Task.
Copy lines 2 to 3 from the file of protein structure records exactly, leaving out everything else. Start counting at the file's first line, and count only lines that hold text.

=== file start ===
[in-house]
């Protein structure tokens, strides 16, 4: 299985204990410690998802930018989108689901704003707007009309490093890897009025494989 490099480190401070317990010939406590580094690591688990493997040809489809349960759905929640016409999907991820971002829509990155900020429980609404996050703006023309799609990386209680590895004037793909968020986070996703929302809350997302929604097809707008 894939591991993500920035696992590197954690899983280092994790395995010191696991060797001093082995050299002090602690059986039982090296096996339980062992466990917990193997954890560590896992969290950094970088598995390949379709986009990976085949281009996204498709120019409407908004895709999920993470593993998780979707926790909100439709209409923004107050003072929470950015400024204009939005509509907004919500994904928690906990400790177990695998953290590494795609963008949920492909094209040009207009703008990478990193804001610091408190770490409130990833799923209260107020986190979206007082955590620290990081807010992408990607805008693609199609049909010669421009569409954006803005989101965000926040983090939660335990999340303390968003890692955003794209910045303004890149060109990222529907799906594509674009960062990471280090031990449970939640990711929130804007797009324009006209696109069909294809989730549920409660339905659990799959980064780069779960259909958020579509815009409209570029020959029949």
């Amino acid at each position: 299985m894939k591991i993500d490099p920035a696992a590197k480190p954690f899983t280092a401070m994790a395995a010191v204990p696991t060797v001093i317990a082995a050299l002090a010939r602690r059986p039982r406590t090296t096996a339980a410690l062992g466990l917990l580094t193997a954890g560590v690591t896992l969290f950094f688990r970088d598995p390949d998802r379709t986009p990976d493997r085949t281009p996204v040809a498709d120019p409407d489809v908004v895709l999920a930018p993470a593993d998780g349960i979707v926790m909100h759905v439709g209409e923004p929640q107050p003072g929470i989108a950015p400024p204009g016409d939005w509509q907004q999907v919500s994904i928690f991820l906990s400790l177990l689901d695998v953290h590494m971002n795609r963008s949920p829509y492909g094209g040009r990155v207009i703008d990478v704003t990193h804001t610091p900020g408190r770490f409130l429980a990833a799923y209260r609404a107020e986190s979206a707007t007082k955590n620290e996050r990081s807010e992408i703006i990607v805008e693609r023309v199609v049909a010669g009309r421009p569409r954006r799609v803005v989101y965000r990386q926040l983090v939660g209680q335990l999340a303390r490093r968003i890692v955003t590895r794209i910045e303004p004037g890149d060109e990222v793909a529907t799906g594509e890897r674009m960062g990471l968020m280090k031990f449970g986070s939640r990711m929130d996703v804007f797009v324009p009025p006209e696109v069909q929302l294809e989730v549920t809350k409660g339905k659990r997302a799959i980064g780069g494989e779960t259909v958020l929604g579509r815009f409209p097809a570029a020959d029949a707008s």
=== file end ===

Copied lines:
């Protein structure tokens, strides 16, 4: 299985204990410690998802930018989108689901704003707007009309490093890897009025494989 490099480190401070317990010939406590580094690591688990493997040809489809349960759905929640016409999907991820971002829509990155900020429980609404996050703006023309799609990386209680590895004037793909968020986070996703929302809350997302929604097809707008 894939591991993500920035696992590197954690899983280092994790395995010191696991060797001093082995050299002090602690059986039982090296096996339980062992466990917990193997954890560590896992969290950094970088598995390949379709986009990976085949281009996204498709120019409407908004895709999920993470593993998780979707926790909100439709209409923004107050003072929470950015400024204009939005509509907004919500994904928690906990400790177990695998953290590494795609963008949920492909094209040009207009703008990478990193804001610091408190770490409130990833799923209260107020986190979206007082955590620290990081807010992408990607805008693609199609049909010669421009569409954006803005989101965000926040983090939660335990999340303390968003890692955003794209910045303004890149060109990222529907799906594509674009960062990471280090031990449970939640990711929130804007797009324009006209696109069909294809989730549920409660339905659990799959980064780069779960259909958020579509815009409209570029020959029949």
């Amino acid at each position: 299985m894939k591991i993500d490099p920035a696992a590197k480190p954690f899983t280092a401070m994790a395995a010191v204990p696991t060797v001093i317990a082995a050299l002090a010939r602690r059986p039982r406590t090296t096996a339980a410690l062992g466990l917990l580094t193997a954890g560590v690591t896992l969290f950094f688990r970088d598995p390949d998802r379709t986009p990976d493997r085949t281009p996204v040809a498709d120019p409407d489809v908004v895709l999920a930018p993470a593993d998780g349960i979707v926790m909100h759905v439709g209409e923004p929640q107050p003072g929470i989108a950015p400024p204009g016409d939005w509509q907004q999907v919500s994904i928690f991820l906990s400790l177990l689901d695998v953290h590494m971002n795609r963008s949920p829509y492909g094209g040009r990155v207009i703008d990478v704003t990193h804001t610091p900020g408190r770490f409130l429980a990833a799923y209260r609404a107020e986190s979206a707007t007082k955590n620290e996050r990081s807010e992408i703006i990607v805008e693609r023309v199609v049909a010669g009309r421009p569409r954006r799609v803005v989101y965000r990386q926040l983090v939660g209680q335990l999340a303390r490093r968003i890692v955003t590895r794209i910045e303004p004037g890149d060109e990222v793909a529907t799906g594509e890897r674009m960062g990471l968020m280090k031990f449970g986070s939640r990711m929130d996703v804007f797009v324009p009025p006209e696109v069909q929302l294809e989730v549920t809350k409660g339905k659990r997302a799959i980064g780069g494989e779960t259909v958020l929604g579509r815009f409209p097809a570029a020959d029949a707008s």